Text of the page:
It seems like it was just yesterday when Nasim called and asked me to join the Photography Life team. Here we are some two and a half years later, with this being my 100th posting. A celebration of sorts.
It has been a wonderful experience being a part of the Photography Life community and I’ve certainly learned a lot from the readers here since my first article was published back in October 2013. I’d like to share a few insights I’ve gained over the past little while. I’ve added a few of my favourite images to this article to provide some visual breaks…my apologies if they include photographs that you may have already seen.
The power of inquisitiveness.
I have always had a notion that people were inquisitive and wanted to learn new things. I had underestimated how powerful this need was until I started writing at Photography Life. Over the past few years you folks have responded to articles with many questions, some of which had me initially stumped. Doing some additional research and experimentation in order to answer as many reader questions as I could has added to my knowledge base significantly.
The importance of human connection.
Even though the vast majority of Photography Life contributors and readers have never met each other face-to-face there is a human connection that happens when articles and related comments are posted. The magic of dialogue ensues.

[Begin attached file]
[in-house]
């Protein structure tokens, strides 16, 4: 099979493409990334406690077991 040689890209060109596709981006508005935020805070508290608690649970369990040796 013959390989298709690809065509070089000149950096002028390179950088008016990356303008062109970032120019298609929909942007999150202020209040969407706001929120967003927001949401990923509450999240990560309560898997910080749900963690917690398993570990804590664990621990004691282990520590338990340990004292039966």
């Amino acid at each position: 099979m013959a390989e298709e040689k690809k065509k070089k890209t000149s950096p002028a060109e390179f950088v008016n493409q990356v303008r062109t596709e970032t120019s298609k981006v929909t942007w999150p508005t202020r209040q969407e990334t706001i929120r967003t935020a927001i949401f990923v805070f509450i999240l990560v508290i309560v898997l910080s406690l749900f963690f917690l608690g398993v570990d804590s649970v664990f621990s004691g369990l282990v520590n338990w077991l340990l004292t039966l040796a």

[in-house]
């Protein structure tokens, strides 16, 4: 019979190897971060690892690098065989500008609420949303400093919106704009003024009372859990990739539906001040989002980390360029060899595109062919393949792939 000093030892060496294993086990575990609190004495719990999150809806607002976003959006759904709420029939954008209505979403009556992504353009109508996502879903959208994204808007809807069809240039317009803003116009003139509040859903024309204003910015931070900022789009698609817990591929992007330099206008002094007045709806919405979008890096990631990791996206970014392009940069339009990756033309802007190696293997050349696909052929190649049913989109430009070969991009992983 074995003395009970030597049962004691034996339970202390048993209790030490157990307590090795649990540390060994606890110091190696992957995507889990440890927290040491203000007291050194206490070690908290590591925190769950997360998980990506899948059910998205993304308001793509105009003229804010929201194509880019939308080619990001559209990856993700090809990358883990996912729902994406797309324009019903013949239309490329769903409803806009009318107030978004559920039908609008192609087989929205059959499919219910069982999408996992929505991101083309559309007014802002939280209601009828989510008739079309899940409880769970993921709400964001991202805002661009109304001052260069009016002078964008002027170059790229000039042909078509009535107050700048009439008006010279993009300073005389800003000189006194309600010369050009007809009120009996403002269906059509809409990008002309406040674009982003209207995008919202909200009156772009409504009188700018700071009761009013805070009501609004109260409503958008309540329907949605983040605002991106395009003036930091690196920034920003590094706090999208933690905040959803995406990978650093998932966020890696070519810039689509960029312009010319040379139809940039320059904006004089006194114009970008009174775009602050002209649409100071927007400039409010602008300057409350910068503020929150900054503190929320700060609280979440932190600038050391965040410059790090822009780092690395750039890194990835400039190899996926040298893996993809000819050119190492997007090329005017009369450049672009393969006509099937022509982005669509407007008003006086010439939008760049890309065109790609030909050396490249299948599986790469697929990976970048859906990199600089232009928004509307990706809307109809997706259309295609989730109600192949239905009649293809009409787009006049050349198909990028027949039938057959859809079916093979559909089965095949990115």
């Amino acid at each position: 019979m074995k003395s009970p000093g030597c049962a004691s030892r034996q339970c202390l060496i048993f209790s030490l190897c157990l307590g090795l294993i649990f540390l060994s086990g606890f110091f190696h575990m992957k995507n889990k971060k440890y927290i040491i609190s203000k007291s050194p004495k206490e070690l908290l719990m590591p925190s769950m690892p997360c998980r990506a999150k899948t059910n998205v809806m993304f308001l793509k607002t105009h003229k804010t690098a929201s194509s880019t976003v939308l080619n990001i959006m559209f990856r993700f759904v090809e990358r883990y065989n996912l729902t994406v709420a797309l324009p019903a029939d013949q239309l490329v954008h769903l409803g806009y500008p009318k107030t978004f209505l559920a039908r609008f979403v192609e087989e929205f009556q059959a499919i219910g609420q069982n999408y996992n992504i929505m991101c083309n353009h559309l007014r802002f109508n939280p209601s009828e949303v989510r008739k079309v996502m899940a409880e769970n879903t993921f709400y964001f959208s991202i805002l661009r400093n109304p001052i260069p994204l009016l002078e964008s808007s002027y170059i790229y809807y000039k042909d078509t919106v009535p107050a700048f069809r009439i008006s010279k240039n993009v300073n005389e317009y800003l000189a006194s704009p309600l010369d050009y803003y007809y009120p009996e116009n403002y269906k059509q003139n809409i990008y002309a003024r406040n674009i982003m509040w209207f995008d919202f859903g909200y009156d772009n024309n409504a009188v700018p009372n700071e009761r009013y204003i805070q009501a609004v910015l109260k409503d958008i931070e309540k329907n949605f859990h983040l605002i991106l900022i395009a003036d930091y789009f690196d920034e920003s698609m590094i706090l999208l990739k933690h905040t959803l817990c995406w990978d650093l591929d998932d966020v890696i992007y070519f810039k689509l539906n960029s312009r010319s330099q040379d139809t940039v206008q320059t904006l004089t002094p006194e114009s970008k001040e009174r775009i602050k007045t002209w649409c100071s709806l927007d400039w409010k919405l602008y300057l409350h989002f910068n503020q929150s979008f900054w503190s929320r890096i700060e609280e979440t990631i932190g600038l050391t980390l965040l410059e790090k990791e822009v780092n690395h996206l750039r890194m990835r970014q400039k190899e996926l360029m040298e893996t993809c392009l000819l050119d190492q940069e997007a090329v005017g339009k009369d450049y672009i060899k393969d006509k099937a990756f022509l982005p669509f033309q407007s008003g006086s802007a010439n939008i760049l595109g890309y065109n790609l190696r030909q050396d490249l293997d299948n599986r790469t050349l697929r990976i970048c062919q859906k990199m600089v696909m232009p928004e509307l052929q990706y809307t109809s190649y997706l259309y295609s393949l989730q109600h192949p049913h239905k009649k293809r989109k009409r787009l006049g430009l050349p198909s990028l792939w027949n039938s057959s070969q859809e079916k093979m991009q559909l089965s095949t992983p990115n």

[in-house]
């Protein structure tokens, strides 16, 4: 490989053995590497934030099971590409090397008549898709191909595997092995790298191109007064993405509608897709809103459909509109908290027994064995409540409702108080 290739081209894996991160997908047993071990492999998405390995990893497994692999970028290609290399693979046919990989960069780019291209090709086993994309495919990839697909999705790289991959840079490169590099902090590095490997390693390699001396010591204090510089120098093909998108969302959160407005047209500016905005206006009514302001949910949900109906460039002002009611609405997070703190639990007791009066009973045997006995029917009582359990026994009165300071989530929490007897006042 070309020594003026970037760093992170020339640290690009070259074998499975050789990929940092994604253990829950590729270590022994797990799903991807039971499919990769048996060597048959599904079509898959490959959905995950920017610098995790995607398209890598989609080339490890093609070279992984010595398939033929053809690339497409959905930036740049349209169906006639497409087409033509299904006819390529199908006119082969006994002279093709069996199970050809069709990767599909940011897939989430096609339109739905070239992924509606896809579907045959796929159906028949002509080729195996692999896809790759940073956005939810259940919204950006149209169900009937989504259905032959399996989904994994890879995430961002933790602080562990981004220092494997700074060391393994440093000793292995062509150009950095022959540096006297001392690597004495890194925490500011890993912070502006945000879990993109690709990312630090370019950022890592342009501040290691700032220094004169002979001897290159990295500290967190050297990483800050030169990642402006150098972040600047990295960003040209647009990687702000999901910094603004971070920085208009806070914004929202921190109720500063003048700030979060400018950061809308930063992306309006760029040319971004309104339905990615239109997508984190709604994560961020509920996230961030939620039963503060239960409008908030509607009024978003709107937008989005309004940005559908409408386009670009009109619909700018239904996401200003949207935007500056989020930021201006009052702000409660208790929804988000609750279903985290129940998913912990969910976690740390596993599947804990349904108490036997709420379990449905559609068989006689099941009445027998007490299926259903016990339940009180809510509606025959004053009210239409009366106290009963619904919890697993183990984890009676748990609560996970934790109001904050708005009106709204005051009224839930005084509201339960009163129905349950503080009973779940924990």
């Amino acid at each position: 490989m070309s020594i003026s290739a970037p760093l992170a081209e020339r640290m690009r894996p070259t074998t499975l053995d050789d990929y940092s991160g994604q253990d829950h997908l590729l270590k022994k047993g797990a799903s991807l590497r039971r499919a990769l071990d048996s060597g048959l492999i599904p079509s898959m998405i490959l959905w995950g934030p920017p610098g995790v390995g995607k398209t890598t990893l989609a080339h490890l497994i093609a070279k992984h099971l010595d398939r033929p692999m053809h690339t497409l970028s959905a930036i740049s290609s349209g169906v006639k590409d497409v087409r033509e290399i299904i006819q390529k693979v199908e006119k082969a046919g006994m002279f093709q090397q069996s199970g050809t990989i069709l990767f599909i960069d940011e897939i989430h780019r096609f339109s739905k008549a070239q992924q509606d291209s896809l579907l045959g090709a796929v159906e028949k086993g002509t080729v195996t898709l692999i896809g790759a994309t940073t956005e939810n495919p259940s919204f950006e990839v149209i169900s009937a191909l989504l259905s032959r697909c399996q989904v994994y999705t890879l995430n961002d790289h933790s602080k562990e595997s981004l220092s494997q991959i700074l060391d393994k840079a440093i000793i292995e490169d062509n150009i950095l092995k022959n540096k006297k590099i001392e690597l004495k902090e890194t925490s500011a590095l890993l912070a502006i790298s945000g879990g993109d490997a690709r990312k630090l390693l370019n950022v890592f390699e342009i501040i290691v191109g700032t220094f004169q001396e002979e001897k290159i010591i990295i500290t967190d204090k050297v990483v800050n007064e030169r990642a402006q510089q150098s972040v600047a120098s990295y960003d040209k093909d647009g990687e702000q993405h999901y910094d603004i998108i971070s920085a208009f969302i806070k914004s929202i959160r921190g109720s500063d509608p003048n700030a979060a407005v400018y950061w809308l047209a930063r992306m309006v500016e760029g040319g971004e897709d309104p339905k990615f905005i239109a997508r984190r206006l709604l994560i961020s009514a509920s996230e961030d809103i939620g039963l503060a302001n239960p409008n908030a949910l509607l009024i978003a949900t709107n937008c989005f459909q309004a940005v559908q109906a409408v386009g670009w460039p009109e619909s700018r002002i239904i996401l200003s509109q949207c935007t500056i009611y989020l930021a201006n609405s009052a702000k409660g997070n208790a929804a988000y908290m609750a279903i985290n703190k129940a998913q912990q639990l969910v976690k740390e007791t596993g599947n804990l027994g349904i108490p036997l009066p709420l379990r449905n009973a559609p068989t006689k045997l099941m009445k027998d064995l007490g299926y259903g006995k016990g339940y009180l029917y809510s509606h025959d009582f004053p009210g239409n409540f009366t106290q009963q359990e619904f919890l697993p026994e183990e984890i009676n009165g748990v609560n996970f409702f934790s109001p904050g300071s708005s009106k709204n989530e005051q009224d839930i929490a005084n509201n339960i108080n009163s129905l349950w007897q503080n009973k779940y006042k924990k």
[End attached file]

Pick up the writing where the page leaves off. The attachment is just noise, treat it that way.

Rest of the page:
I’ve lost count of the number of readers that have reached out to me via email or have called me at the office. Each one has shared important traits with the others. They are genuine, caring folks and passionate about what they do…and about their love of photography.
These experiences have reinforced the understanding that each of our lives is enriched by the folks we touch, and those that touch us in return.
After he and I spoke in June of 2015, Nasim let readers know that I would be taking a sabbatical from Photography Life. At the time I honestly didn’t think I could continue with any further editorial contributions given a host of competing priorities.
Regardless of how hectic my life had become human connections here at Photography Life kept drawing me back on a periodic basis to write another article…and I’m glad they did.
Loyalty can be a double-edged sword.
At times discussing photography-related subjects is akin to politics and religion. Beliefs and loyalties run deep…sometimes bringing out the worst in people…and sometimes tapping into the best of them.
I’ve enjoyed observing how helpful Photography Life readers can be with each other as they share their experiences, different approaches and options. Supportive behavior that transcends personal loyalties to brands of cameras, lenses and software…and our own beliefs… is a gift we can give each other.
On occasion personal loyalties and opinions can be carved in stone and defended with a vengeance – at times with some venom thrown in. In these situations the actual importance of the subject matter is dwarfed by the amount of aggression expressed.
It is always perplexing for me to observe such behavior, and even more so when subjected personally to the vitriol. Fortunately I’ve had very rare experiences of this nature here at Photography Life…a testament to the overall quality and professionalism of the vast majority of readers that frequent this site.
Tigers are at their best when they accept their stripes.